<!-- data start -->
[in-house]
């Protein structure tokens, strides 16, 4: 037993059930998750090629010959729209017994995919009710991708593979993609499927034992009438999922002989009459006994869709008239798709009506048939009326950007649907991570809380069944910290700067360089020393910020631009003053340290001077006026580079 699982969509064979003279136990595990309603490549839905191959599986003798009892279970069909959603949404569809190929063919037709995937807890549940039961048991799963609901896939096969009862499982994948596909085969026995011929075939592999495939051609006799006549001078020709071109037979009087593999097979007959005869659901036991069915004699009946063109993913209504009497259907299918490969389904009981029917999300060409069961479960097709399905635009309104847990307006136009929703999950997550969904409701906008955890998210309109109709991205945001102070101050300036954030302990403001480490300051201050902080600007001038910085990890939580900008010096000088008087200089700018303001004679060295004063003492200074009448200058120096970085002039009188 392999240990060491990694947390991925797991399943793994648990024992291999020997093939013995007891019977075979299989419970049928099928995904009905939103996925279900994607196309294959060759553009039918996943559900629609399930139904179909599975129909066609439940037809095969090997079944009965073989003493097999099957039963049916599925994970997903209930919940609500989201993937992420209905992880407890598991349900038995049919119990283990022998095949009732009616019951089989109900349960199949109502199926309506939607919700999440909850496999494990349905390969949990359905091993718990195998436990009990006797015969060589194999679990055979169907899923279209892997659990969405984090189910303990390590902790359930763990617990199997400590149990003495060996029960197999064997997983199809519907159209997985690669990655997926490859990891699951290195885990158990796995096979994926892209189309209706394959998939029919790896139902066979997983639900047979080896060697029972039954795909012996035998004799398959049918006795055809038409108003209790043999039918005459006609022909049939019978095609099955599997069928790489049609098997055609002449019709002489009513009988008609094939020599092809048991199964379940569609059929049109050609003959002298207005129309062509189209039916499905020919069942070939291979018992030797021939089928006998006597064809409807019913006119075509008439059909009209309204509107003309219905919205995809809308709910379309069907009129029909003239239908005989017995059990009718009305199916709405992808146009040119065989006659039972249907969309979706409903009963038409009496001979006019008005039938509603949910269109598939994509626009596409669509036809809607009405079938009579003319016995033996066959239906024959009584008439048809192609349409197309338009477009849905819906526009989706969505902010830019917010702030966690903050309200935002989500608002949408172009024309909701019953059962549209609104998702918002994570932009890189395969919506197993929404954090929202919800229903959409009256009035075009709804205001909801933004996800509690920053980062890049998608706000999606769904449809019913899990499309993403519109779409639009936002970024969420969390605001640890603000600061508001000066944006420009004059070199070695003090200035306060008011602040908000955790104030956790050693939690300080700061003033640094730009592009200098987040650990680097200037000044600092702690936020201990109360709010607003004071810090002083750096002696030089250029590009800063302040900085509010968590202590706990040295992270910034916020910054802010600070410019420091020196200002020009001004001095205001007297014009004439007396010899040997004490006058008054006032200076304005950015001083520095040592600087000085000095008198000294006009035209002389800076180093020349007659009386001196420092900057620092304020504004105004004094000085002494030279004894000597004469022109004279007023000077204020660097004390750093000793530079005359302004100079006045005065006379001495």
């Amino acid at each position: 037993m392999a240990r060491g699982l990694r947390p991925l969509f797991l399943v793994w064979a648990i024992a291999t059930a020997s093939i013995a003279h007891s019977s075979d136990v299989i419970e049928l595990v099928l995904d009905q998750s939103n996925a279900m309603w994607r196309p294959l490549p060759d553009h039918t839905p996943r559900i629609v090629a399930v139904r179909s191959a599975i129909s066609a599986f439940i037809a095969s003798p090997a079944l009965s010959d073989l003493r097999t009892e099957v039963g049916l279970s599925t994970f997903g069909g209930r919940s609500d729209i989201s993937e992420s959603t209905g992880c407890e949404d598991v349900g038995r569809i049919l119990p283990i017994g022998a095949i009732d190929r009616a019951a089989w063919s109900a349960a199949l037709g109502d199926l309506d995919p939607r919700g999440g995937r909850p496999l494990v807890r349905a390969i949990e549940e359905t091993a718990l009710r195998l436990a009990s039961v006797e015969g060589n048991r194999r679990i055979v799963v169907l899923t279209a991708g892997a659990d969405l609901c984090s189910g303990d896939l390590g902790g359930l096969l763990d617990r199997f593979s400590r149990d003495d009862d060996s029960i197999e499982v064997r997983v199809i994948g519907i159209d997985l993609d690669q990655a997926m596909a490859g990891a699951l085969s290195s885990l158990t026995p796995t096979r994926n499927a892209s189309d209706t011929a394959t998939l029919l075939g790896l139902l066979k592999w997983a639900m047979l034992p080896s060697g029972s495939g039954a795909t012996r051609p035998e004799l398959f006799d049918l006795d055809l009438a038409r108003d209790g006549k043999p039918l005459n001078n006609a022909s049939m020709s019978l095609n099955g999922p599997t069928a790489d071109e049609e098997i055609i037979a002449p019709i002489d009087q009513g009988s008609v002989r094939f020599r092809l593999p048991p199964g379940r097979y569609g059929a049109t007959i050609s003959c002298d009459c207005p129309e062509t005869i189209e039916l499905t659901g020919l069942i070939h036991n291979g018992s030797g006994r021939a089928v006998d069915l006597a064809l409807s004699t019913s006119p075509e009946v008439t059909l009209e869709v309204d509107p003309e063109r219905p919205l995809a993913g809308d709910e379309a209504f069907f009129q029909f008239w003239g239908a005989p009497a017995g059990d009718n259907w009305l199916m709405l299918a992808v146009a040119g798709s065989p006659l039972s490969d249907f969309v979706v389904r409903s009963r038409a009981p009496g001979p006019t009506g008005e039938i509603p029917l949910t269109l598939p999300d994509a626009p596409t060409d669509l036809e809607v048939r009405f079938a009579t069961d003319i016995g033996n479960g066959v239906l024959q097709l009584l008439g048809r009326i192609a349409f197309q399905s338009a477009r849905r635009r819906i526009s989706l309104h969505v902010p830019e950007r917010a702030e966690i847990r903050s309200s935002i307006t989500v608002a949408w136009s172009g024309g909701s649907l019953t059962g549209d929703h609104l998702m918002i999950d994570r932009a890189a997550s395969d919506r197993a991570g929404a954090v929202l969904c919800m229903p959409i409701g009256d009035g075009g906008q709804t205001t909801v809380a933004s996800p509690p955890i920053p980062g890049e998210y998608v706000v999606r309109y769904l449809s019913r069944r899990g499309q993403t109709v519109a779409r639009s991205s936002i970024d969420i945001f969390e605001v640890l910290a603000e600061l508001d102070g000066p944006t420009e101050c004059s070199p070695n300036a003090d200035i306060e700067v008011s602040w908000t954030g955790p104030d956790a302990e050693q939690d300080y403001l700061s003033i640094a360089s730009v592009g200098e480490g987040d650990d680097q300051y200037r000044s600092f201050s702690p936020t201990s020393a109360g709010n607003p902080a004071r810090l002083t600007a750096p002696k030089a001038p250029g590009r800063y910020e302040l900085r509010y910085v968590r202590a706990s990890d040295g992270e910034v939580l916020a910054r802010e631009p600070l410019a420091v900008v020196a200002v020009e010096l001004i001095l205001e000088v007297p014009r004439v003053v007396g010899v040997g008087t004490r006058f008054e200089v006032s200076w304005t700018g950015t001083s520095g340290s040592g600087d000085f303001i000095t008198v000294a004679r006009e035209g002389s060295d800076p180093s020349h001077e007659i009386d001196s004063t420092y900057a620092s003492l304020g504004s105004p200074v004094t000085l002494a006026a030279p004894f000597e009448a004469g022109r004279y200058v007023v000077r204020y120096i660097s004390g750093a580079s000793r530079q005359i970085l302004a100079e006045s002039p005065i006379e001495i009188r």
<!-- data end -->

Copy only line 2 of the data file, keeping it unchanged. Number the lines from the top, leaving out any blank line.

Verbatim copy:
């Protein structure tokens, strides 16, 4: 037993059930998750090629010959729209017994995919009710991708593979993609499927034992009438999922002989009459006994869709008239798709009506048939009326950007649907991570809380069944910290700067360089020393910020631009003053340290001077006026580079 699982969509064979003279136990595990309603490549839905191959599986003798009892279970069909959603949404569809190929063919037709995937807890549940039961048991799963609901896939096969009862499982994948596909085969026995011929075939592999495939051609006799006549001078020709071109037979009087593999097979007959005869659901036991069915004699009946063109993913209504009497259907299918490969389904009981029917999300060409069961479960097709399905635009309104847990307006136009929703999950997550969904409701906008955890998210309109109709991205945001102070101050300036954030302990403001480490300051201050902080600007001038910085990890939580900008010096000088008087200089700018303001004679060295004063003492200074009448200058120096970085002039009188 392999240990060491990694947390991925797991399943793994648990024992291999020997093939013995007891019977075979299989419970049928099928995904009905939103996925279900994607196309294959060759553009039918996943559900629609399930139904179909599975129909066609439940037809095969090997079944009965073989003493097999099957039963049916599925994970997903209930919940609500989201993937992420209905992880407890598991349900038995049919119990283990022998095949009732009616019951089989109900349960199949109502199926309506939607919700999440909850496999494990349905390969949990359905091993718990195998436990009990006797015969060589194999679990055979169907899923279209892997659990969405984090189910303990390590902790359930763990617990199997400590149990003495060996029960197999064997997983199809519907159209997985690669990655997926490859990891699951290195885990158990796995096979994926892209189309209706394959998939029919790896139902066979997983639900047979080896060697029972039954795909012996035998004799398959049918006795055809038409108003209790043999039918005459006609022909049939019978095609099955599997069928790489049609098997055609002449019709002489009513009988008609094939020599092809048991199964379940569609059929049109050609003959002298207005129309062509189209039916499905020919069942070939291979018992030797021939089928006998006597064809409807019913006119075509008439059909009209309204509107003309219905919205995809809308709910379309069907009129029909003239239908005989017995059990009718009305199916709405992808146009040119065989006659039972249907969309979706409903009963038409009496001979006019008005039938509603949910269109598939994509626009596409669509036809809607009405079938009579003319016995033996066959239906024959009584008439048809192609349409197309338009477009849905819906526009989706969505902010830019917010702030966690903050309200935002989500608002949408172009024309909701019953059962549209609104998702918002994570932009890189395969919506197993929404954090929202919800229903959409009256009035075009709804205001909801933004996800509690920053980062890049998608706000999606769904449809019913899990499309993403519109779409639009936002970024969420969390605001640890603000600061508001000066944006420009004059070199070695003090200035306060008011602040908000955790104030956790050693939690300080700061003033640094730009592009200098987040650990680097200037000044600092702690936020201990109360709010607003004071810090002083750096002696030089250029590009800063302040900085509010968590202590706990040295992270910034916020910054802010600070410019420091020196200002020009001004001095205001007297014009004439007396010899040997004490006058008054006032200076304005950015001083520095040592600087000085000095008198000294006009035209002389800076180093020349007659009386001196420092900057620092304020504004105004004094000085002494030279004894000597004469022109004279007023000077204020660097004390750093000793530079005359302004100079006045005065006379001495």